The New Year in Taxes - New York Times
The New York Times
December 30, 2005
The New Year in Taxes
A surprise awaits the nation's highest earners when they file their 2006 tax
returns. Their taxes are going down again - whether or not Congress passes
the investor tax cuts the lawmakers have been promising. On New Year's Day,
two additional tax cuts will kick in, allowing people who earn upward of
a year to claim bigger write-offs for a spouse, their children and other
expenses, like mortgage interest on a vacation home.
The bolstered write-offs were enacted in 2001, but with a delayed start date
because of their high cost: according to Congressional estimates, the new
will cost $27 billion over the short term, exploding to $146 billion from
2010 through 2019. By then, most of the benefits would flow to taxpayers who
make more than $1 million a year.
With the nation deep in debt, at war in Afghanistan and Iraq, with Congress
voting last month to slash programs for health care and student loans, and
a debilitating shortfall building in Medicare - the decision by Congress to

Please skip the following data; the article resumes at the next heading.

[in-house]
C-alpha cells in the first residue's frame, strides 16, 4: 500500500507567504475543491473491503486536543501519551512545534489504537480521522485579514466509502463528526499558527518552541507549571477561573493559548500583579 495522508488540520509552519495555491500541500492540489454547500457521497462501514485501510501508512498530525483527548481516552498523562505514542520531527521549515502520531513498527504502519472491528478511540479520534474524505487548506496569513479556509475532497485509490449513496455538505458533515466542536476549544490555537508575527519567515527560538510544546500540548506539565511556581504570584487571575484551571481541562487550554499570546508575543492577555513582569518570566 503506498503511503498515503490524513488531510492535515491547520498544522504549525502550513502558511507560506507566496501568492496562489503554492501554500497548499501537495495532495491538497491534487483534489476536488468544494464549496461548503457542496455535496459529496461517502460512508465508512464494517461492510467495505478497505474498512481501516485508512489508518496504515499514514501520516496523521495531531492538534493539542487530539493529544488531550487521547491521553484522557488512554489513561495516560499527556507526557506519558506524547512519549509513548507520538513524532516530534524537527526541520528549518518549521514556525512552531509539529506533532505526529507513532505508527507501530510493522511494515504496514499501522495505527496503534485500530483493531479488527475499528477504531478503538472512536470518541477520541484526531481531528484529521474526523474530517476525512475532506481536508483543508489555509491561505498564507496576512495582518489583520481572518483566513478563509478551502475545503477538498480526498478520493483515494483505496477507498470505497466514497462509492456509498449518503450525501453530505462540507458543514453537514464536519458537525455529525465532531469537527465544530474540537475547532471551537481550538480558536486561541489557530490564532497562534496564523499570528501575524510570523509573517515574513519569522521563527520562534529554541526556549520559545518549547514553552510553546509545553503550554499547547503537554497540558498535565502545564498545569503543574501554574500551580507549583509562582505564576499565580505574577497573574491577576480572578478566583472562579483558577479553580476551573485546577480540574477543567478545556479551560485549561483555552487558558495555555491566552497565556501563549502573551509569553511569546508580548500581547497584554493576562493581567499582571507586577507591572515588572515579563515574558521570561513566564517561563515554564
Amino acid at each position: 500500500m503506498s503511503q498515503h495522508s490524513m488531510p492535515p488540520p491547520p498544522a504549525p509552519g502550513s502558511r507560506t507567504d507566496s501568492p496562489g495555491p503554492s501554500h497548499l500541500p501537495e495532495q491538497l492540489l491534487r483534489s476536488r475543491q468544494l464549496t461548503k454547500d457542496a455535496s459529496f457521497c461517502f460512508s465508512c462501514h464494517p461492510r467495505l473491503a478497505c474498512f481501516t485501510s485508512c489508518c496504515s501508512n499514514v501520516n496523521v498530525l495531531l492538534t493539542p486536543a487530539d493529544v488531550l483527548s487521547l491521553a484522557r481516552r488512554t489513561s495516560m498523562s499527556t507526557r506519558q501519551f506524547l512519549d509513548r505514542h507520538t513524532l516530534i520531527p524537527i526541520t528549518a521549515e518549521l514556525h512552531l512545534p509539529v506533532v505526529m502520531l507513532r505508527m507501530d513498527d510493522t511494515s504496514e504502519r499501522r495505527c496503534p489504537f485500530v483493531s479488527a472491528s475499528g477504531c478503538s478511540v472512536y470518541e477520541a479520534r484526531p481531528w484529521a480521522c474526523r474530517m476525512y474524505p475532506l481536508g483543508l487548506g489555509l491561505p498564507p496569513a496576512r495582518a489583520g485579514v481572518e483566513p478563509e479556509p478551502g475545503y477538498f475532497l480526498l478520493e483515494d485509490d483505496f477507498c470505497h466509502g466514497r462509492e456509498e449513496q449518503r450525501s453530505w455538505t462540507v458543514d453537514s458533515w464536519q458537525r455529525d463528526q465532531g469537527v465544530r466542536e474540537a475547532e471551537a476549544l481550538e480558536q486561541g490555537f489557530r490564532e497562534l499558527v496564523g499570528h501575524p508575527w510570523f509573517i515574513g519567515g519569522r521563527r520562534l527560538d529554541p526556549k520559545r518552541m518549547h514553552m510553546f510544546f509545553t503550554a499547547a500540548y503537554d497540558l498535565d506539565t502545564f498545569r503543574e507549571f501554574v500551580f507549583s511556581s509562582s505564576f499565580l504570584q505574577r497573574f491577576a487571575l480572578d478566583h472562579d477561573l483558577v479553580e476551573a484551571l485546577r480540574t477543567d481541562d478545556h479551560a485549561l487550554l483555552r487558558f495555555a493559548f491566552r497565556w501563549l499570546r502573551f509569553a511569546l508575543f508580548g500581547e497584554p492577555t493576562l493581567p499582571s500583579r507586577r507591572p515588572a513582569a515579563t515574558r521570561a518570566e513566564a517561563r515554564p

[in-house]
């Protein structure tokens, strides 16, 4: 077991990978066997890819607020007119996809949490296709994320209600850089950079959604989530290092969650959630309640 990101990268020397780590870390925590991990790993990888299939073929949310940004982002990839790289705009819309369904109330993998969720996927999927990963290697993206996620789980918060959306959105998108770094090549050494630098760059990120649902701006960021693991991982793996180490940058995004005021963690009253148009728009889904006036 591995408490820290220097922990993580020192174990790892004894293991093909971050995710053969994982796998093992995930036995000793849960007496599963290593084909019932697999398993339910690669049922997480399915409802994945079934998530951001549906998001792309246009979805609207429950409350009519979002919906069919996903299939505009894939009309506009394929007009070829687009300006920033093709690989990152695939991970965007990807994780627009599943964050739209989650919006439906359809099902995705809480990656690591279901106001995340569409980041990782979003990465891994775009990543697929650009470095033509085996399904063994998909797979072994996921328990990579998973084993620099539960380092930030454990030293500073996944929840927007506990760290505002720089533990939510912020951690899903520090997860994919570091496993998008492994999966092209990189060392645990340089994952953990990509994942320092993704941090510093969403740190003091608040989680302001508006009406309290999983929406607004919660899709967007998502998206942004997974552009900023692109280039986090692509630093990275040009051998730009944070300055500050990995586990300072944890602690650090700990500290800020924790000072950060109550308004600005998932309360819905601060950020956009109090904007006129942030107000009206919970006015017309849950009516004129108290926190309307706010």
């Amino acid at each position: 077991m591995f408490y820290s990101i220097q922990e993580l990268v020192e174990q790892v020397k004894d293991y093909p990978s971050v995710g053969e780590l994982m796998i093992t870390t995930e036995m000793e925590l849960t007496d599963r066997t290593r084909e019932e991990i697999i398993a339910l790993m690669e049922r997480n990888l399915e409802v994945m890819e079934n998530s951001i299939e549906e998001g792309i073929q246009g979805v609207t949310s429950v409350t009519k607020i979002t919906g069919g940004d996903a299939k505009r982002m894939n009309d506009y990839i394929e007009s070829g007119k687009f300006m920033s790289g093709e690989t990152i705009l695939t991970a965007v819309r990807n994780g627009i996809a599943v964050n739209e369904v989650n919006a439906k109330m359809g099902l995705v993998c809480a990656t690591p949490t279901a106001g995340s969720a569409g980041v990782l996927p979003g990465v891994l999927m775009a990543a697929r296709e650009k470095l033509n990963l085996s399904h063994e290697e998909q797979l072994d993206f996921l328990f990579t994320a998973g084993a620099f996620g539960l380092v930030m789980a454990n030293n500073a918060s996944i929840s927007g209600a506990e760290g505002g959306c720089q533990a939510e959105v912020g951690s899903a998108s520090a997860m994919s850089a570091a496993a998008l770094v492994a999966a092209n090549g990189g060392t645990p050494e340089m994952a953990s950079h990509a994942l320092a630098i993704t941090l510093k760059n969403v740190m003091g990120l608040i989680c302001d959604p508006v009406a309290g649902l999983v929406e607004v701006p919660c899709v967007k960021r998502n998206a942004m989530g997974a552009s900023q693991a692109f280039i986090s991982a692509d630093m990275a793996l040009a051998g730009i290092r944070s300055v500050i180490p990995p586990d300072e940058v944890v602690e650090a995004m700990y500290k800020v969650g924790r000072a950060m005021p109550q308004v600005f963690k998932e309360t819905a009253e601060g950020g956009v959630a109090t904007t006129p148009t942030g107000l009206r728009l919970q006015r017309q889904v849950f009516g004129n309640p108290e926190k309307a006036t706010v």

let these particular tax breaks take effect now is flabbergasting. But it is
not out of character.
The Bush family has a long history with this particular part of the tax
code. In 1990, the first President Bush - in a move that now seems quaint in
sense of responsibility - had to raise revenue to rein in the budget
deficit. He was loath to hike the top tax rate, then 31 percent. So he opted
for a provision that limited the amount well-heeled Americans could deduct
from their taxes for a spouse and dependents, and for certain expenses, like
vacation home mortgages. Tax cutters in Congress, known then as
supply-siders, were furious.
The second President Bush has been guilty of irresponsibility and fuzzy math
when it comes to taxes, but rescinding his father's reasonable legislation
was not among his priorities. During his first year in office, however, he
set off a tax-cutting frenzy when he proposed to give back the Clinton-era
surplus via hundreds of billions of dollars in tax cuts. Congress then added
some cuts of its own - including a provision to revoke the limits on
put in place by the elder Mr. Bush.
The provision's effective date was set for Jan. 1, 2006, and, like other tax
cuts from 2001, it is scheduled to expire at the end of 2010. Such
and "sunsets" are ploys to cram as many tax giveaways as possible into one
law without overtly busting the budget.
Here's where the tale turns absurd: The tax cuts of 2001, followed by those
of 2002 and 2003, have busted the budget. The surplus - the original
for the tax cuts - is long gone, replaced by a deficit projected to reach
$530 billion by 2015, if the cuts are made permanent.
And yet Mr. Bush and Congress persist with tax cuts - for people who don't
need the extra help and for purposes that have nothing to do with the
It's a heck of a way to begin the new year.
Posted by Miriam V.